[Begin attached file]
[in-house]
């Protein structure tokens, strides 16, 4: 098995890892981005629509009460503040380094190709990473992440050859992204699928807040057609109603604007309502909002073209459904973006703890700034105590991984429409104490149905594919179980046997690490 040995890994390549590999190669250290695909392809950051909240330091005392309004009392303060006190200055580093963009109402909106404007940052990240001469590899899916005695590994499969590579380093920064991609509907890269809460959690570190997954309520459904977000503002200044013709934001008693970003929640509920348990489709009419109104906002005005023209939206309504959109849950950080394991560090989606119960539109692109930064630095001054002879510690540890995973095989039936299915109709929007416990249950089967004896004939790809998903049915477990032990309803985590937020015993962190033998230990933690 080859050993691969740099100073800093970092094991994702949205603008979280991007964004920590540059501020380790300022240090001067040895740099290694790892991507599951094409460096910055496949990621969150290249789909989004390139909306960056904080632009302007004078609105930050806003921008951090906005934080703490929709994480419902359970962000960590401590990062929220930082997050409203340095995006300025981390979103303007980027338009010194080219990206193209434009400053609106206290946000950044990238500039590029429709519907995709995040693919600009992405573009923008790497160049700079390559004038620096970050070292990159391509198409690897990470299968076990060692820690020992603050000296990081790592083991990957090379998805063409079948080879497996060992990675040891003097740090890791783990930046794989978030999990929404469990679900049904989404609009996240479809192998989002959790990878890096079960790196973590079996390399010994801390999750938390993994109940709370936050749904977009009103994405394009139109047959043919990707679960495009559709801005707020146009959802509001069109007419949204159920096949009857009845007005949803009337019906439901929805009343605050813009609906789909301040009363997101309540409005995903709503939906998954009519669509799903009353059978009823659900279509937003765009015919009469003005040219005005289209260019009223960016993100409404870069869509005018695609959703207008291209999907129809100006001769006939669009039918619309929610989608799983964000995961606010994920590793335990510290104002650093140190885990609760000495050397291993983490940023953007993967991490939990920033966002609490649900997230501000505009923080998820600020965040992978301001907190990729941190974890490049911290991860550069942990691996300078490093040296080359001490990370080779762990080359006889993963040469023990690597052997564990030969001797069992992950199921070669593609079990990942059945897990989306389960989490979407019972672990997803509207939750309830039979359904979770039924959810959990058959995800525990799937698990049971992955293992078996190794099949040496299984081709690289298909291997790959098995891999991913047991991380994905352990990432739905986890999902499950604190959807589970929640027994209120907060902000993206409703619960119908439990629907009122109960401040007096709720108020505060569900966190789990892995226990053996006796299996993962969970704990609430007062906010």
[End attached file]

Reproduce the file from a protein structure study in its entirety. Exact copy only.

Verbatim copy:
[in-house]
């Protein structure tokens, strides 16, 4: 098995890892981005629509009460503040380094190709990473992440050859992204699928807040057609109603604007309502909002073209459904973006703890700034105590991984429409104490149905594919179980046997690490 040995890994390549590999190669250290695909392809950051909240330091005392309004009392303060006190200055580093963009109402909106404007940052990240001469590899899916005695590994499969590579380093920064991609509907890269809460959690570190997954309520459904977000503002200044013709934001008693970003929640509920348990489709009419109104906002005005023209939206309504959109849950950080394991560090989606119960539109692109930064630095001054002879510690540890995973095989039936299915109709929007416990249950089967004896004939790809998903049915477990032990309803985590937020015993962190033998230990933690 080859050993691969740099100073800093970092094991994702949205603008979280991007964004920590540059501020380790300022240090001067040895740099290694790892991507599951094409460096910055496949990621969150290249789909989004390139909306960056904080632009302007004078609105930050806003921008951090906005934080703490929709994480419902359970962000960590401590990062929220930082997050409203340095995006300025981390979103303007980027338009010194080219990206193209434009400053609106206290946000950044990238500039590029429709519907995709995040693919600009992405573009923008790497160049700079390559004038620096970050070292990159391509198409690897990470299968076990060692820690020992603050000296990081790592083991990957090379998805063409079948080879497996060992990675040891003097740090890791783990930046794989978030999990929404469990679900049904989404609009996240479809192998989002959790990878890096079960790196973590079996390399010994801390999750938390993994109940709370936050749904977009009103994405394009139109047959043919990707679960495009559709801005707020146009959802509001069109007419949204159920096949009857009845007005949803009337019906439901929805009343605050813009609906789909301040009363997101309540409005995903709503939906998954009519669509799903009353059978009823659900279509937003765009015919009469003005040219005005289209260019009223960016993100409404870069869509005018695609959703207008291209999907129809100006001769006939669009039918619309929610989608799983964000995961606010994920590793335990510290104002650093140190885990609760000495050397291993983490940023953007993967991490939990920033966002609490649900997230501000505009923080998820600020965040992978301001907190990729941190974890490049911290991860550069942990691996300078490093040296080359001490990370080779762990080359006889993963040469023990690597052997564990030969001797069992992950199921070669593609079990990942059945897990989306389960989490979407019972672990997803509207939750309830039979359904979770039924959810959990058959995800525990799937698990049971992955293992078996190794099949040496299984081709690289298909291997790959098995891999991913047991991380994905352990990432739905986890999902499950604190959807589970929640027994209120907060902000993206409703619960119908439990629907009122109960401040007096709720108020505060569900966190789990892995226990053996006796299996993962969970704990609430007062906010």